EAST LANSING, Mich. – Michigan’s governor signed legislation into law Thursday morning that will establish universal background checks and safe storage for guns exactly two months after the Michigan State University shootings.
Gov. Gretchen Whitmer appeared in East Lansing on Thursday, April 13, to sign gun prevention legislation alongside advocates, students and lawmakers, officials said. You can watch the signing in the video player above.
More details: Michigan gun reform bills now law: What that means
The signing comes amid a push by Democratic state lawmakers to pass legislation aimed at decreasing gun violence in Michigan, particularly following the fatal mass shooting at Michigan State University in February. Several gun safety bills have been introduced by Democrats in the weeks after three MSU students were killed, including bills that would establish universal background checks for gun purchases, safe gun storage, red flag laws and more.
Red flag laws are facing an uphill battle in the state Legislature, but Democrats have been able to use their new majorities in the state House and Senate to approve universal background checks and safe gun storage. Gov. Whitmer has said she will sign the gun reform legislation that makes it to her desk.
The majority of Michigan voters support gun law reforms in the wake of the Michigan State campus shootings.
A March survey found that 87.8% of Michigan voters support passage of a law requiring any person purchasing any type of gun from anyone else to go through a background check, including 77.5% of voters who strongly support it. More than 77% of voters who identified as Republicans support the background check law, including 77.8% of Republican gun owners.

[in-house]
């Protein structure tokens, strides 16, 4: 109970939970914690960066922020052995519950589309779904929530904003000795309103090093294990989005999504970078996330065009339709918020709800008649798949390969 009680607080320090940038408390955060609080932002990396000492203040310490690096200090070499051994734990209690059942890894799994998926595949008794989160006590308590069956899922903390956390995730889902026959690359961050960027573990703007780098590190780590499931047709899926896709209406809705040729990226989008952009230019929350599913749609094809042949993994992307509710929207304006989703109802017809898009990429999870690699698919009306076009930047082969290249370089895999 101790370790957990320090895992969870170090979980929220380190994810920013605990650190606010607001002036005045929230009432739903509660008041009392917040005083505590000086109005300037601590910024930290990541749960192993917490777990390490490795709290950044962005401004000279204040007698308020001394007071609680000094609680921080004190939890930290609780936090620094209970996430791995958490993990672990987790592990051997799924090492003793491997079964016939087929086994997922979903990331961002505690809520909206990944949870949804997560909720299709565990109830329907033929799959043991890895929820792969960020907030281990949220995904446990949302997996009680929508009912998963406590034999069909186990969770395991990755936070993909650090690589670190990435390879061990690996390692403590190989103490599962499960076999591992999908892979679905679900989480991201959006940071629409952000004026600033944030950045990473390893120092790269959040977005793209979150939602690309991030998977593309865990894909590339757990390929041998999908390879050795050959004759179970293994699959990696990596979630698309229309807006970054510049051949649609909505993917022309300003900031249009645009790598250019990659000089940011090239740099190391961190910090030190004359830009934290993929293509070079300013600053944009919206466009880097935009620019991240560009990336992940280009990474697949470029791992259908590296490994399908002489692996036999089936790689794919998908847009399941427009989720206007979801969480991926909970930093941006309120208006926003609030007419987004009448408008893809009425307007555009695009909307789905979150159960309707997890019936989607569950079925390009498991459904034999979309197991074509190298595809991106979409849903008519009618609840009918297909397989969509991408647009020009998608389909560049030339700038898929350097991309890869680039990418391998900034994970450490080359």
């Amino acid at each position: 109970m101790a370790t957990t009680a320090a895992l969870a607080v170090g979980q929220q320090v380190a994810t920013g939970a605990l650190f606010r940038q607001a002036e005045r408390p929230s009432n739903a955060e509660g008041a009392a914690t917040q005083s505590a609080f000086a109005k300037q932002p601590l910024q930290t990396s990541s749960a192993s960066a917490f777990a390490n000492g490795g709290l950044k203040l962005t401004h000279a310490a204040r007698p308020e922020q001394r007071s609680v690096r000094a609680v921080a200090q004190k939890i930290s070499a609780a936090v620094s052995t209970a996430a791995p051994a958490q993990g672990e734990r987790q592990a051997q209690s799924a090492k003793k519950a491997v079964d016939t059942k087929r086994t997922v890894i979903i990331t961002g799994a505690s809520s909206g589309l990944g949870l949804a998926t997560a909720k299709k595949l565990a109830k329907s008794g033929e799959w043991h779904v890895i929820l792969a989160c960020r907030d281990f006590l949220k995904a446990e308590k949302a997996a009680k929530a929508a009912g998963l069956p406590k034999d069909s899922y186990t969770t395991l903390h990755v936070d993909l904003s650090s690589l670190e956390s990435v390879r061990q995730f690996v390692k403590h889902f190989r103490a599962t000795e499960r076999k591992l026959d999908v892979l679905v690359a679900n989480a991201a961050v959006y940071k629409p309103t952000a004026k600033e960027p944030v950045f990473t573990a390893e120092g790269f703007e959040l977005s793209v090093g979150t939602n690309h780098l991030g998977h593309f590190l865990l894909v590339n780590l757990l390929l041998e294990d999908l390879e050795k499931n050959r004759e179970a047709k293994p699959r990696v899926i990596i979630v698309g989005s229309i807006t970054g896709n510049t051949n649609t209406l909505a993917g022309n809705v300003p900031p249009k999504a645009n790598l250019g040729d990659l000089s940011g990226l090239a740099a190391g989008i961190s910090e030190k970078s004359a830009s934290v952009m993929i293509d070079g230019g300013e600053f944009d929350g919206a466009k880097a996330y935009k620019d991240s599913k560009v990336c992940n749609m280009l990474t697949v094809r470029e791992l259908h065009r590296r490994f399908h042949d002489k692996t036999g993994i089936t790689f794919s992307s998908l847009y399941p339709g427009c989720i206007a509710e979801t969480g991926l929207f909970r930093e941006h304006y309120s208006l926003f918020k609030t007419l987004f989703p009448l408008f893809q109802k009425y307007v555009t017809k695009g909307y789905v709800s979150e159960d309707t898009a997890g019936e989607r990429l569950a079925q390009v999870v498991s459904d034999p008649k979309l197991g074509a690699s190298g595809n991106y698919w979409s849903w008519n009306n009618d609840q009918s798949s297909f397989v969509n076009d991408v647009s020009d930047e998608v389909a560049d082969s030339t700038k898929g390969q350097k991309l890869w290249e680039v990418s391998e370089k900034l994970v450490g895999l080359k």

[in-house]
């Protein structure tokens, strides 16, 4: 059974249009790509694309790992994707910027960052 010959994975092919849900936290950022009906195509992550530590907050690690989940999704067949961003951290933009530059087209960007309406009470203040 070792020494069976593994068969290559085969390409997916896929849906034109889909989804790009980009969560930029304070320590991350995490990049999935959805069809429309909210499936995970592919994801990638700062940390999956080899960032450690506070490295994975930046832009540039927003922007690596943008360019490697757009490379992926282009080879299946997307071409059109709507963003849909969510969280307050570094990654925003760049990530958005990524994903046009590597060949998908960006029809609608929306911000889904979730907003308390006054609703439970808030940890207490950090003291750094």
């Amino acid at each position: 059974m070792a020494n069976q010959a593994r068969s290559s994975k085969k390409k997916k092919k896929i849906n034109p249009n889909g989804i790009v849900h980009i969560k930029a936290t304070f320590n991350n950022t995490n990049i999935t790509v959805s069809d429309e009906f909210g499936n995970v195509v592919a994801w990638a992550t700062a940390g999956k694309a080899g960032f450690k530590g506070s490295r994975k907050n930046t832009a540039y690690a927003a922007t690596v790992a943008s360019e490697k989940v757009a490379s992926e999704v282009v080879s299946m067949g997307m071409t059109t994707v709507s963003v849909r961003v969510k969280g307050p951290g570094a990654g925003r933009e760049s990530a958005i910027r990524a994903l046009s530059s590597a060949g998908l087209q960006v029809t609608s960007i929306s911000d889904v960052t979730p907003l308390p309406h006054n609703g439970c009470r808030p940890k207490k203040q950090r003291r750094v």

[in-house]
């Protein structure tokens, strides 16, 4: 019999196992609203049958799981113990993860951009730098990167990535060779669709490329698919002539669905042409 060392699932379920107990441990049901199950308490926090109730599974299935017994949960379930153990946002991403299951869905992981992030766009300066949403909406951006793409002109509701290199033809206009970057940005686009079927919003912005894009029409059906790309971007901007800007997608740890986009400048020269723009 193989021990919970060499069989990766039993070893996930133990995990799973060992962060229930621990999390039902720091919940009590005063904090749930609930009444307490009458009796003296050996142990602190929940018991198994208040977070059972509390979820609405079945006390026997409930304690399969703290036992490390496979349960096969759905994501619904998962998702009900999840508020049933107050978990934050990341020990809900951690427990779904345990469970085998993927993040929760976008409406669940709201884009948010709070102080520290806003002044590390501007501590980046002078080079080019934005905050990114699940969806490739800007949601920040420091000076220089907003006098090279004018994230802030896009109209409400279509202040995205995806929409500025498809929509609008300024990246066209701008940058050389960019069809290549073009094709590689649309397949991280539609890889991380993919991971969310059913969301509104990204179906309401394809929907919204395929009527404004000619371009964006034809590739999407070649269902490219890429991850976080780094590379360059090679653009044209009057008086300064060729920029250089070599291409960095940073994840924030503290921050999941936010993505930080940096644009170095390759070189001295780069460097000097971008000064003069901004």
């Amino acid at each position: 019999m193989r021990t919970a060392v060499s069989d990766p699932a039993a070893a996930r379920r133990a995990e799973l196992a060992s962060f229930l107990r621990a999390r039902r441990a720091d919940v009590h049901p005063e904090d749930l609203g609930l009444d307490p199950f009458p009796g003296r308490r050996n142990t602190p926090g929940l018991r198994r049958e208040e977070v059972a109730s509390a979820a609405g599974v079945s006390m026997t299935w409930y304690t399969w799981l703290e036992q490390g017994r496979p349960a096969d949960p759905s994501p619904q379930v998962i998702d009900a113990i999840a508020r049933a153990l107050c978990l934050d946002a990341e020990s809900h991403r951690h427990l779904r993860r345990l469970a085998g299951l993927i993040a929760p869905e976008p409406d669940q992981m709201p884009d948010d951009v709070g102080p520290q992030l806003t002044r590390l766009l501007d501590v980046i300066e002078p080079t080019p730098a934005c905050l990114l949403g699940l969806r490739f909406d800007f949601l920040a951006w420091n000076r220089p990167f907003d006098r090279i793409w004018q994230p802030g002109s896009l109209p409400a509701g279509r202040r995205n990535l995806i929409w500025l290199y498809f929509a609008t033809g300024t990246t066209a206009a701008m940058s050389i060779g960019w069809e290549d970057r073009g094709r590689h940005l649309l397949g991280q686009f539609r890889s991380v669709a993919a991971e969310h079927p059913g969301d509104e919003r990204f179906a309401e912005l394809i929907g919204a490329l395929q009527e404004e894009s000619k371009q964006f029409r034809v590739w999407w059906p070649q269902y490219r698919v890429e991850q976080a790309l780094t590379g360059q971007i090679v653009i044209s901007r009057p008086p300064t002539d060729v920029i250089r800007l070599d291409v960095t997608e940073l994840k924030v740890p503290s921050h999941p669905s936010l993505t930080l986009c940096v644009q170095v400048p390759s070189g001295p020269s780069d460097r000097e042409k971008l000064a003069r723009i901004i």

Nearly 80% of Michigan voters support passage of a safe storage gun law that would create penalties for individuals that fail to lock up their guns at home or keep them out of the hands of minors. About 74.5% of Michigan voters support establishing red flag laws that would allow law enforcement to temporarily take guns away from a person deemed a risk to themselves or others by a court.
A Michigan Senate committee has voted to advance a bill package of red flag gun laws, though the Senate has not voted yet. It’s unlikely the package will receive any support from Michigan Republicans, meaning all Democratic lawmakers would be required to vote yes for the package to succeed -- and it’s unclear if that will happen.